- Large Companies – $45,000 – $60,000 per year
- Regional Companies – $30,000 – $45,000 per year
- Small Companies – $12/hr – $14/hr
The pay rate of a pest control tech greatly depends on a few factors. The employer, workload, experience, and location of employment all contribute to the size of an exterminator’s paycheck. In addition, the pest control industry often uses benefits such as a company vehicle and sales commissions to recruit talent.
Base Salary Factors
Other Benefits and Bonuses
- Sales Commissions
- Company Vehicle
- Company Phone
- Medical and Life Insurance
Larger Companies Usually Pay More
For the most part, employees of larger pest control companies earn more money than those that work for smaller companies. In addition, most large employers allow their technicians to drive the company vehicle home at the end of the workday. They also offer medical and life insurance, 401k, and (sometimes) the use of a company phone.
Smaller Companies Have Better Retention
While the pay and benefits aren’t quite as robust with smaller companies, techs typically stick around longer with the little guys. If forced to guess why that’s the case, I’d guess it has to do with predictability of the day and workload. This is because techs employed with smaller companies can expect a more structured day with less unexpected “curveballs”.
Many companies pay their exterminators on a “production” pay structure. Each pest control job has a production amount assigned to it. The employee receives a percentage of the production amount. So if a job has a production of $100 and the tech receives 20 percent, the tech is paid $20 for the job. Whether the tech completes the job in 15 minutes or one hour, the tech is paid 20 percent of $100 (provided federal, state, and local laws are in compliance). Employers often use a goal-oriented sliding scale when determining the percentage paid to the tech.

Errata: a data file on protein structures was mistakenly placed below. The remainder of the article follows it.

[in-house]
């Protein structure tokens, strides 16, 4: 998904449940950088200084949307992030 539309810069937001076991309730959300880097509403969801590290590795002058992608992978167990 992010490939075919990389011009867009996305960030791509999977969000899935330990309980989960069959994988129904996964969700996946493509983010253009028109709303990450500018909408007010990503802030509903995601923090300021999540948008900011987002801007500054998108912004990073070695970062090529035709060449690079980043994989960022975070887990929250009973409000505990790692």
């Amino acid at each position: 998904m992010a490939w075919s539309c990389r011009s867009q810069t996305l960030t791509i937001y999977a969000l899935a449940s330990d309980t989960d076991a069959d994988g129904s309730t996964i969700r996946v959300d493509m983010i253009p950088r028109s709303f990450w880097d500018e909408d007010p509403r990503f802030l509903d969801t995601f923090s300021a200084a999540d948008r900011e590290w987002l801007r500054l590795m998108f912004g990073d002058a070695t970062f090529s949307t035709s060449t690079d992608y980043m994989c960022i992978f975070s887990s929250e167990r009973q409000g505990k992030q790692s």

Most folks are familiar with the concept of hourly and salary wages. A predetermined rate of pay per hour, week, or month is agreed upon between the employer and employee. Depending on federal, state, and local laws, this amount may change after a certain number of hours have been worked per day or week.
Although it’s not always the case, you’ll usually make more money by working more hours. I’ve worked at two pest control locations that posted help wanted ads advertising a starting salary range, but given the location’s workload, the average technician made 30-50% more than the advertised pay rate. Of course, the average tech also worked 50-60 hours per week.
Location of Employment
The cost of living is much higher in Los Angeles than in places like Omaha. That being said, a California-based company is going to pay an exterminator a higher salary than a Nebraska-based company would.
Experience may or may not carry much weight when determining a starting pay rate. It all depends on the pay structure. For hourly or salary positions, experience can be an important factor in a tech’s starting wage. For companies that pay by production, experience barely plays a direct factor at all. That’s not to say experienced techs won’t make more, because they usually will. But if, however, a new pest control operator can work as efficiently as a twenty-year veteran, their pay will reflect it.